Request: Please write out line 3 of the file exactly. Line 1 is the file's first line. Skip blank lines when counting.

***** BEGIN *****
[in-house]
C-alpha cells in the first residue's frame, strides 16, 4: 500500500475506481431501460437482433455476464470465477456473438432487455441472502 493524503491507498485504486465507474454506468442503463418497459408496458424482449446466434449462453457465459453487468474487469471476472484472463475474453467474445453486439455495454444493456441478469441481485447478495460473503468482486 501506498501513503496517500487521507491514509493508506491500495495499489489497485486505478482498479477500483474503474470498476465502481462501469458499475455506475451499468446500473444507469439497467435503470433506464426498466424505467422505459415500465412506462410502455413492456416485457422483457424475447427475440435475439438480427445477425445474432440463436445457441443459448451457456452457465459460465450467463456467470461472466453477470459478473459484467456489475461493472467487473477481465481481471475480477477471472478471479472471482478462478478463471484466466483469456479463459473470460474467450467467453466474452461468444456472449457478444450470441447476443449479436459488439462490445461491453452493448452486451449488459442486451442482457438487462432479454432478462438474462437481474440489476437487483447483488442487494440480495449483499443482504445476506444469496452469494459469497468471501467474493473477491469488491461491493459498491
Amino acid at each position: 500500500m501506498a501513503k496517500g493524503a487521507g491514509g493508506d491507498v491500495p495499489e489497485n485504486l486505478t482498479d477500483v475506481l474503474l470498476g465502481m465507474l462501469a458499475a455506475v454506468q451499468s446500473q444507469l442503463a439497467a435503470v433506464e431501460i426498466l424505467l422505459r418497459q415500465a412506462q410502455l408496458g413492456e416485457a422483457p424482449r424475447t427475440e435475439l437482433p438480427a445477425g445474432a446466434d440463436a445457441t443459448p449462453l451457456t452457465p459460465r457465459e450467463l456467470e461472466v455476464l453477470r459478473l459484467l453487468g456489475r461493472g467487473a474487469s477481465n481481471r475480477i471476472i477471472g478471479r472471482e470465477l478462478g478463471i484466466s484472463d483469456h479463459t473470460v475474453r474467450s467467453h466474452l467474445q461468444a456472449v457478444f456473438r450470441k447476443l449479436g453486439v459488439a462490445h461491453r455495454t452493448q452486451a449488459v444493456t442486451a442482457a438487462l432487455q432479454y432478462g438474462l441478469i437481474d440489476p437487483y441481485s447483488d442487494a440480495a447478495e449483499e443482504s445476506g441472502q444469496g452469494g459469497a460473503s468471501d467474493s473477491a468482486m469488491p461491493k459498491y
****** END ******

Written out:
Amino acid at each position: 500500500m501506498a501513503k496517500g493524503a487521507g491514509g493508506d491507498v491500495p495499489e489497485n485504486l486505478t482498479d477500483v475506481l474503474l470498476g465502481m465507474l462501469a458499475a455506475v454506468q451499468s446500473q444507469l442503463a439497467a435503470v433506464e431501460i426498466l424505467l422505459r418497459q415500465a412506462q410502455l408496458g413492456e416485457a422483457p424482449r424475447t427475440e435475439l437482433p438480427a445477425g445474432a446466434d440463436a445457441t443459448p449462453l451457456t452457465p459460465r457465459e450467463l456467470e461472466v455476464l453477470r459478473l459484467l453487468g456489475r461493472g467487473a474487469s477481465n481481471r475480477i471476472i477471472g478471479r472471482e470465477l478462478g478463471i484466466s484472463d483469456h479463459t473470460v475474453r474467450s467467453h466474452l467474445q461468444a456472449v457478444f456473438r450470441k447476443l449479436g453486439v459488439a462490445h461491453r455495454t452493448q452486451a449488459v444493456t442486451a442482457a438487462l432487455q432479454y432478462g438474462l441478469i437481474d440489476p437487483y441481485s447483488d442487494a440480495a447478495e449483499e443482504s445476506g441472502q444469496g452469494g459469497a460473503s468471501d467474493s473477491a468482486m469488491p461491493k459498491y